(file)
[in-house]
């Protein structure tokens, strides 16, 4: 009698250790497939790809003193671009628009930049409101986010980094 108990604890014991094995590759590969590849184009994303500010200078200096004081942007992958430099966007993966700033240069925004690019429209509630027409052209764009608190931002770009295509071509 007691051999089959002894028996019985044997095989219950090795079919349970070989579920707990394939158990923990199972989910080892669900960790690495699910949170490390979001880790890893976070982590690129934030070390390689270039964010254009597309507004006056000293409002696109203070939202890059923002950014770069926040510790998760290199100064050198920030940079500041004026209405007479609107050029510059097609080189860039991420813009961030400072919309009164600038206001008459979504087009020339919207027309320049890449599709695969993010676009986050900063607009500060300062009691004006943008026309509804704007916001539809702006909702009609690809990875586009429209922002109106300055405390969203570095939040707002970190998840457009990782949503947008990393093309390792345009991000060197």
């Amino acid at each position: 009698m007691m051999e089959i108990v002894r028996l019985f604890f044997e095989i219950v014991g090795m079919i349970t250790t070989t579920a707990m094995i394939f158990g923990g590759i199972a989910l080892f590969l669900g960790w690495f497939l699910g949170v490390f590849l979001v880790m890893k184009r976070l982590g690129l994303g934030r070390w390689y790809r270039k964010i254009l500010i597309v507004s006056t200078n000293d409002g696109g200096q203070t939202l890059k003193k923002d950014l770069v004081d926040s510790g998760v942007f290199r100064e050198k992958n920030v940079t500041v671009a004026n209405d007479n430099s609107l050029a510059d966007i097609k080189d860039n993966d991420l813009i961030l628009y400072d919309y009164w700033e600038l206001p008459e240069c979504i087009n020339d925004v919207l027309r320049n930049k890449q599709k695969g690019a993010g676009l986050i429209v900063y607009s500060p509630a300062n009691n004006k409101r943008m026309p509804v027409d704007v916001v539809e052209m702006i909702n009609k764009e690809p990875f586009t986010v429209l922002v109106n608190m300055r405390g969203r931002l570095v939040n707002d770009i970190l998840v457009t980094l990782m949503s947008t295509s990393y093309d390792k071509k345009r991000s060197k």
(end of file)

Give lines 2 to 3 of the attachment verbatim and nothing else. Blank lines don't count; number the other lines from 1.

């Protein structure tokens, strides 16, 4: 009698250790497939790809003193671009628009930049409101986010980094 108990604890014991094995590759590969590849184009994303500010200078200096004081942007992958430099966007993966700033240069925004690019429209509630027409052209764009608190931002770009295509071509 007691051999089959002894028996019985044997095989219950090795079919349970070989579920707990394939158990923990199972989910080892669900960790690495699910949170490390979001880790890893976070982590690129934030070390390689270039964010254009597309507004006056000293409002696109203070939202890059923002950014770069926040510790998760290199100064050198920030940079500041004026209405007479609107050029510059097609080189860039991420813009961030400072919309009164600038206001008459979504087009020339919207027309320049890449599709695969993010676009986050900063607009500060300062009691004006943008026309509804704007916001539809702006909702009609690809990875586009429209922002109106300055405390969203570095939040707002970190998840457009990782949503947008990393093309390792345009991000060197």
């Amino acid at each position: 009698m007691m051999e089959i108990v002894r028996l019985f604890f044997e095989i219950v014991g090795m079919i349970t250790t070989t579920a707990m094995i394939f158990g923990g590759i199972a989910l080892f590969l669900g960790w690495f497939l699910g949170v490390f590849l979001v880790m890893k184009r976070l982590g690129l994303g934030r070390w390689y790809r270039k964010i254009l500010i597309v507004s006056t200078n000293d409002g696109g200096q203070t939202l890059k003193k923002d950014l770069v004081d926040s510790g998760v942007f290199r100064e050198k992958n920030v940079t500041v671009a004026n209405d007479n430099s609107l050029a510059d966007i097609k080189d860039n993966d991420l813009i961030l628009y400072d919309y009164w700033e600038l206001p008459e240069c979504i087009n020339d925004v919207l027309r320049n930049k890449q599709k695969g690019a993010g676009l986050i429209v900063y607009s500060p509630a300062n009691n004006k409101r943008m026309p509804v027409d704007v916001v539809e052209m702006i909702n009609k764009e690809p990875f586009t986010v429209l922002v109106n608190m300055r405390g969203r931002l570095v939040n707002d770009i970190l998840v457009t980094l990782m949503s947008t295509s990393y093309d390792k071509k345009r991000s060197k």